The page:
International Business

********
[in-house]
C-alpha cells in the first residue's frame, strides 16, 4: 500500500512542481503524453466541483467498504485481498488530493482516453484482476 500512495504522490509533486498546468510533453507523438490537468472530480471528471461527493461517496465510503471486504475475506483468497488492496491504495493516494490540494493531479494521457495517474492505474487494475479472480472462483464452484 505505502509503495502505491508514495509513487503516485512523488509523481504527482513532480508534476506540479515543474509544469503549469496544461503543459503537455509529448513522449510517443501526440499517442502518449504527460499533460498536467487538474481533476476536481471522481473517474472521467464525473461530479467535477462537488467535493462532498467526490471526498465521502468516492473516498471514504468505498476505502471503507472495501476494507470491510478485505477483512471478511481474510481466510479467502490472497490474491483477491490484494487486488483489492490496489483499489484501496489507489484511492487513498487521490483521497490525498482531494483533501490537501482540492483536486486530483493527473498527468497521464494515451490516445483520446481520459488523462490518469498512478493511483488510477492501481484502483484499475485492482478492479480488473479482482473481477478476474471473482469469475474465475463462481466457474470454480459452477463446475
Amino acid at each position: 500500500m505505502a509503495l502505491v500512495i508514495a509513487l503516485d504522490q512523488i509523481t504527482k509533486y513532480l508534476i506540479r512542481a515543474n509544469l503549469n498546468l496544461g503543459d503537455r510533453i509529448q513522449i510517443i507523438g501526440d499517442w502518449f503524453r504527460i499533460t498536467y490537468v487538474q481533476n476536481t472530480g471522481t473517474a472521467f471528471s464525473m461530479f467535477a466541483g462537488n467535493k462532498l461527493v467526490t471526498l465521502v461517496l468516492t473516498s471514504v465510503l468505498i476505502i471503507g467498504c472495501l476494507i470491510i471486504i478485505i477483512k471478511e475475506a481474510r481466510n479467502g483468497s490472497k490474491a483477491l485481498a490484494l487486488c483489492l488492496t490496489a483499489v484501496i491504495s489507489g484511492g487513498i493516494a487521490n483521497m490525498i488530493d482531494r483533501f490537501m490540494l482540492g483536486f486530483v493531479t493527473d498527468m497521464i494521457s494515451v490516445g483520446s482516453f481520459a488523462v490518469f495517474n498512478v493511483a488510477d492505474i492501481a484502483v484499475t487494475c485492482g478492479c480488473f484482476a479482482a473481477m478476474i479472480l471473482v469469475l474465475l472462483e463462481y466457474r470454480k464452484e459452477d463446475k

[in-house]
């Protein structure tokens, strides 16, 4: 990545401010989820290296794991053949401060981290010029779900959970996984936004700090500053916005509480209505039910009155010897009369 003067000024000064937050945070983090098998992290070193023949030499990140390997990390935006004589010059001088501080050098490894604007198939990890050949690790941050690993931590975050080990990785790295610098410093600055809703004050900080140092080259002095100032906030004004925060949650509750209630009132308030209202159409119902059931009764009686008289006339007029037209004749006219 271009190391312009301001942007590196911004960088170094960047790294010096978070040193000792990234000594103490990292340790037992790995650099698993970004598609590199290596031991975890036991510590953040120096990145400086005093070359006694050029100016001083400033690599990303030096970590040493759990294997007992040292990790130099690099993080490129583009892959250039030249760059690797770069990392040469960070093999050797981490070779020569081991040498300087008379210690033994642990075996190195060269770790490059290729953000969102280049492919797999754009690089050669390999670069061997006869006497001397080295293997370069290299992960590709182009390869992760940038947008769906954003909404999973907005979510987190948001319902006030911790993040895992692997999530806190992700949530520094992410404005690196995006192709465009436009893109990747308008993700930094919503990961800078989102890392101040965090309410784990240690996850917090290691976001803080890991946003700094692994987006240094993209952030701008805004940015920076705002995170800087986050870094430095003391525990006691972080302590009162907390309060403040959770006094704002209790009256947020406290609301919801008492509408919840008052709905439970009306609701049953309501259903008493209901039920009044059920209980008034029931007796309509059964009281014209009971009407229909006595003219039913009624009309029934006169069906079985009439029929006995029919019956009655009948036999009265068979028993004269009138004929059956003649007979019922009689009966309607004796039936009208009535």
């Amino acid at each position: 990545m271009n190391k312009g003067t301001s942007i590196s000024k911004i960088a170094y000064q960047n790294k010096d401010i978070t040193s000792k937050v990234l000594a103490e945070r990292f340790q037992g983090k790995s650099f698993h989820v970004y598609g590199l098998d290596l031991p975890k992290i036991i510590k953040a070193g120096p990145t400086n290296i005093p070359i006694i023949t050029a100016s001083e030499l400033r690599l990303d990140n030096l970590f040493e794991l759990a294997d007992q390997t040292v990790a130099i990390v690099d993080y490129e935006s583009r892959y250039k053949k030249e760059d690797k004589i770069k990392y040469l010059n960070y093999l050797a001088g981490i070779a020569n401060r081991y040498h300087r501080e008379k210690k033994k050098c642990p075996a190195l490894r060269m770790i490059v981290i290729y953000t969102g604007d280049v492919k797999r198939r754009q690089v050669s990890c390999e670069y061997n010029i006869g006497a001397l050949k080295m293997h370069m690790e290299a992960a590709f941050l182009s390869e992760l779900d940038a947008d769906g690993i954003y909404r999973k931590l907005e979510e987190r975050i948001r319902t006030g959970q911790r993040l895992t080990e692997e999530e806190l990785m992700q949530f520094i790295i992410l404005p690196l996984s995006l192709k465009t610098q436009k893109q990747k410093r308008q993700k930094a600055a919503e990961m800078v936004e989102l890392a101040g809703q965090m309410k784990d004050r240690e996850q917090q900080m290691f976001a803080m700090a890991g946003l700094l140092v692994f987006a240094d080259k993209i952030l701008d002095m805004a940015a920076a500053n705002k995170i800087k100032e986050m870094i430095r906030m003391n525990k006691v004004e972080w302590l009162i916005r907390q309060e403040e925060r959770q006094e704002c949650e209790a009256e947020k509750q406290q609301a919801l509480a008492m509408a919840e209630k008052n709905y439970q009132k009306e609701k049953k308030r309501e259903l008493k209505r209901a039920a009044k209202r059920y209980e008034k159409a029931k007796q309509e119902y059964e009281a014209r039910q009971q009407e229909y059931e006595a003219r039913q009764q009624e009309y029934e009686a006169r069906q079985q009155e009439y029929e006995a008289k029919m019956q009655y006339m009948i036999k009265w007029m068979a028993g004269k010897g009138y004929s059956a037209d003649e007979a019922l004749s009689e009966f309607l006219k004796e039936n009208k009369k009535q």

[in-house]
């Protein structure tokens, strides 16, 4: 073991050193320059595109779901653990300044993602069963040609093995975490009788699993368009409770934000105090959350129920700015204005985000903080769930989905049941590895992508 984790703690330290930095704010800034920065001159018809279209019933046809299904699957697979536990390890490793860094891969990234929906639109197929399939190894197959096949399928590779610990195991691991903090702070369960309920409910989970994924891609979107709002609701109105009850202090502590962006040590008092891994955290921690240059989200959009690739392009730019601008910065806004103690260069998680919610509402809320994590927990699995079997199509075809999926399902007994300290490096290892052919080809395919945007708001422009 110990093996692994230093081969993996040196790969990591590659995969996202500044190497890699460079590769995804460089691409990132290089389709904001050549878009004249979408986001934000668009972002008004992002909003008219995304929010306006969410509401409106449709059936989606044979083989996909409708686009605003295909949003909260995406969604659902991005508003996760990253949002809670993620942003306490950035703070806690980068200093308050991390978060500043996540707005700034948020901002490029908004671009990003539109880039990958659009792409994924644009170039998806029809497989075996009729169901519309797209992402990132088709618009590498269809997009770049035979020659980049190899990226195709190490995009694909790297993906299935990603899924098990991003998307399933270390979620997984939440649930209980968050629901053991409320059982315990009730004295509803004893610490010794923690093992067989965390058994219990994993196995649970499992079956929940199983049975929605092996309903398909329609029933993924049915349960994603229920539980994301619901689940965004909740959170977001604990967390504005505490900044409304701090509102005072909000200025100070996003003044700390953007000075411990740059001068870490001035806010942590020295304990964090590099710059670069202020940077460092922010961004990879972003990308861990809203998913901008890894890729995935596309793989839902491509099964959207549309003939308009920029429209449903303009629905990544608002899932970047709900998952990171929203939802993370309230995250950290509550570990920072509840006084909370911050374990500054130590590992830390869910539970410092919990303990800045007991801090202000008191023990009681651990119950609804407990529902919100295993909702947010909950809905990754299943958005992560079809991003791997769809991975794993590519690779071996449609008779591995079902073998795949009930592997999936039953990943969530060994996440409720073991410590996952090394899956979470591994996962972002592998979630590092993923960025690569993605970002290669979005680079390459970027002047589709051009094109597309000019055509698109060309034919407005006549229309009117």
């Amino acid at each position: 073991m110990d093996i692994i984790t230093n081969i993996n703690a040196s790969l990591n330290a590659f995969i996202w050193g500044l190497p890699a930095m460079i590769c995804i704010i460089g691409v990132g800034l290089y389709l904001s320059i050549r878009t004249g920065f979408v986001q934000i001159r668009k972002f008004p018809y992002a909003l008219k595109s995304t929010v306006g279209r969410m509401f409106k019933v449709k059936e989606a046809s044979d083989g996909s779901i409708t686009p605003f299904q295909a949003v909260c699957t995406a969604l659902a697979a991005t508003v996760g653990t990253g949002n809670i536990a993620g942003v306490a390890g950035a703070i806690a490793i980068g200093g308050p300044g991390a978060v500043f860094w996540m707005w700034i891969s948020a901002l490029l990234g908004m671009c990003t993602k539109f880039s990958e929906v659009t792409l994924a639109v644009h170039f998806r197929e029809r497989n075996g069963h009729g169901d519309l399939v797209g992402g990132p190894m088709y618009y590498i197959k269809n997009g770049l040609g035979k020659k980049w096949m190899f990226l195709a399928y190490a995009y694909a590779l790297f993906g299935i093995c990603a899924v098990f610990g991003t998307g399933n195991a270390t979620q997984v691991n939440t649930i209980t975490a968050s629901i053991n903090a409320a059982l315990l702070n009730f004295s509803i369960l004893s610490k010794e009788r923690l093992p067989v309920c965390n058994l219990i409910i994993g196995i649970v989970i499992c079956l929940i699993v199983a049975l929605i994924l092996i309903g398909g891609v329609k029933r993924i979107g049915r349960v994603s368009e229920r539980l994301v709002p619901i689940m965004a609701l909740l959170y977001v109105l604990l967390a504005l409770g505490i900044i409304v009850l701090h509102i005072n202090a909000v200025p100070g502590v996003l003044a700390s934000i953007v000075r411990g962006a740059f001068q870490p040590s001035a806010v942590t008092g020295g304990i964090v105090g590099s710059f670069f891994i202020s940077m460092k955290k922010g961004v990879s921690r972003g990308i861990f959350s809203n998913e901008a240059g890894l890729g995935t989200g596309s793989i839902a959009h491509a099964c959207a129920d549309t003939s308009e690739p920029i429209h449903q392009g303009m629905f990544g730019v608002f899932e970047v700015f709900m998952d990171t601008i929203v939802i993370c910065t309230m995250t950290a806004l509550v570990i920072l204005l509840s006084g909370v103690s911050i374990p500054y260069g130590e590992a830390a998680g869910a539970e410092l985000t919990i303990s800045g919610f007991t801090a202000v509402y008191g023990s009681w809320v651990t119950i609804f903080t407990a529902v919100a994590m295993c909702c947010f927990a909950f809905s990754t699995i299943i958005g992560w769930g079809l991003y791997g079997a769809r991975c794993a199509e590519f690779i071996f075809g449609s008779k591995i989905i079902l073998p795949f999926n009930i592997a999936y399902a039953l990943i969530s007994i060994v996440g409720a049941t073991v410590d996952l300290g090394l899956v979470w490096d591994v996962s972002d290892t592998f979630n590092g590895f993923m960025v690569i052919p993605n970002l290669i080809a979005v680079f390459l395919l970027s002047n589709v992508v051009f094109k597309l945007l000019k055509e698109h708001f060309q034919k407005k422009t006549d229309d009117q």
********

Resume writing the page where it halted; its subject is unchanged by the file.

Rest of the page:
Over the past 25 years, India’s economy grew at an average real rate of close to 6 percent, yet by the end of this period, the general government debt-to-GDP ratio was 34 percentage points higher. We examine the links between the public finances and growth in the post-1991 period. The persistent combination of high growth and high fiscal deficits appears less schizophrenic once macro-micro linkages and lags are taken into account. We argue that the main factor in the deterioration of government debt dynamics after the mid-1990s was not fiscal profligacy but a reform-induced loss in trade, customs and financial repression taxes; these very factors plus lower entry barriers have over time contributed to stronger microfoundations for growth by increasing competition and hardening budget constraints for firms and financial sector institutions. We attribute the unexpected growth resurgence of the past few years to the lagged effects of these factors, which have taken time to attain a critical mass in view of India’s gradual reforms. Similarly, the worsening of the public finances after the mid-1990s can be attributed to the cumulative effects of the tax losses, the negative growth effects of cuts in capital expenditure that were made to offset the tax losses and a pullback in private investment (hence growth and taxes) after what increasingly appears to have been a low-quality investment boom during the first few years of the reforms. Capital expenditure cuts have contributed to the infrastructure gap which is now the biggest constraint on private investment and continued rapid growth. We discuss the on-going reforms in revenue mobilization and fiscal adjustment at the states’ level, which if successfully implemented, will better align the public finances with growth and contribute fiscal space for infrastructure.